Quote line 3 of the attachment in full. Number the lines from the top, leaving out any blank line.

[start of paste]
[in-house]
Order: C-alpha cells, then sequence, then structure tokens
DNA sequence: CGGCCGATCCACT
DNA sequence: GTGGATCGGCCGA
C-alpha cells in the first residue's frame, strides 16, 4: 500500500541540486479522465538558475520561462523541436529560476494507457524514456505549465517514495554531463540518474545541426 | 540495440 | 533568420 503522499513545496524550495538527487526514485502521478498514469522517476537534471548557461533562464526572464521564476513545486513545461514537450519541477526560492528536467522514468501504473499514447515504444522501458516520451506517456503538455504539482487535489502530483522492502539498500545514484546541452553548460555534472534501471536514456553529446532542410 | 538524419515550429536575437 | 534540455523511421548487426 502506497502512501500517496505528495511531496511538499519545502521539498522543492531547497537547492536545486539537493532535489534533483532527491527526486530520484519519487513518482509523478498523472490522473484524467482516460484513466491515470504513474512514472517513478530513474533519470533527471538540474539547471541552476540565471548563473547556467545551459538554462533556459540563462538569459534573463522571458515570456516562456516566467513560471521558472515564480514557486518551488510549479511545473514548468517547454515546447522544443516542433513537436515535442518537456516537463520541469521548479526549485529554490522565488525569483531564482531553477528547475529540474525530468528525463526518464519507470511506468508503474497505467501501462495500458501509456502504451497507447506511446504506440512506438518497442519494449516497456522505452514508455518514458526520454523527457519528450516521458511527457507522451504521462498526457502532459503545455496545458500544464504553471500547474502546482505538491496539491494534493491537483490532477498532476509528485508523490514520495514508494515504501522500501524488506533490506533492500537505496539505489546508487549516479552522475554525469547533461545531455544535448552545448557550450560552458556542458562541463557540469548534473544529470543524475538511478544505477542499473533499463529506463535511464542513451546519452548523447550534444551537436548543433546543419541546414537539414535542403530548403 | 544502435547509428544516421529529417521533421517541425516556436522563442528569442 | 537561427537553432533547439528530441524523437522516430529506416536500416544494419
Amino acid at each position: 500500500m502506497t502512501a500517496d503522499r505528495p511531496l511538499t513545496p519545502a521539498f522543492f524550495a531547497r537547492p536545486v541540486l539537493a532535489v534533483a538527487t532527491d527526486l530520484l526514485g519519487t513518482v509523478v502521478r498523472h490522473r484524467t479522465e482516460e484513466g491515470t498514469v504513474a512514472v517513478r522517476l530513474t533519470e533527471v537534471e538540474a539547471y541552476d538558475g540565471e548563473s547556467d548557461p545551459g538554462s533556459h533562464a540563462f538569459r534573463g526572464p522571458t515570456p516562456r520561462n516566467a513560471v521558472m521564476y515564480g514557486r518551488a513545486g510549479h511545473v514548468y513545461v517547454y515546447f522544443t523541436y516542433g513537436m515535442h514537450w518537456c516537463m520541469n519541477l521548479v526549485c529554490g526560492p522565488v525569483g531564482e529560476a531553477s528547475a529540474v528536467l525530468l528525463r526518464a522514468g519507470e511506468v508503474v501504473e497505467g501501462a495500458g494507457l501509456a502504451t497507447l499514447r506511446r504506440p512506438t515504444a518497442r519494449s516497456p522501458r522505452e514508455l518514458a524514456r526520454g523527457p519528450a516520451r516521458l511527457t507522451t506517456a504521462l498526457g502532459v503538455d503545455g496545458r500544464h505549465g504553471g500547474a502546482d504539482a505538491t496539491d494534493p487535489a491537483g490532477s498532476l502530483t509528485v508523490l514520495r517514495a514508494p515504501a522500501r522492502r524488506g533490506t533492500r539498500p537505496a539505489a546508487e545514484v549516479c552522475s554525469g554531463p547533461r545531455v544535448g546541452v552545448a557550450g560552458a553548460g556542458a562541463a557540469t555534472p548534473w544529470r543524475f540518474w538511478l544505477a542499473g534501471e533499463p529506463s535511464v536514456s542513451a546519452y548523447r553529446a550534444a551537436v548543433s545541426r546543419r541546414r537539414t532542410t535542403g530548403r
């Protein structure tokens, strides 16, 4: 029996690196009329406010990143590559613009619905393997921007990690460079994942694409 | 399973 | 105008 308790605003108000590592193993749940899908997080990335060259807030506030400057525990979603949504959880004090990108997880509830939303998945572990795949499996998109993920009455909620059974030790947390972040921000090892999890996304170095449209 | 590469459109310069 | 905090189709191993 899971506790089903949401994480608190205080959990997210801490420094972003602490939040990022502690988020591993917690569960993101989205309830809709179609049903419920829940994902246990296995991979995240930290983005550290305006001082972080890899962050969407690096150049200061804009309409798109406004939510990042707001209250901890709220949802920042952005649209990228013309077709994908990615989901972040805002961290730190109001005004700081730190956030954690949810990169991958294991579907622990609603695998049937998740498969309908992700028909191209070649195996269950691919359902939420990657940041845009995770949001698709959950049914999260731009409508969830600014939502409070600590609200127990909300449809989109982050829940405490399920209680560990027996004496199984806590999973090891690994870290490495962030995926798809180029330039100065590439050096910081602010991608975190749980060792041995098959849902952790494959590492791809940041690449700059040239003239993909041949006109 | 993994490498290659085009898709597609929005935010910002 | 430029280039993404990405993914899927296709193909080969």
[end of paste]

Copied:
DNA sequence: CGGCCGATCCACT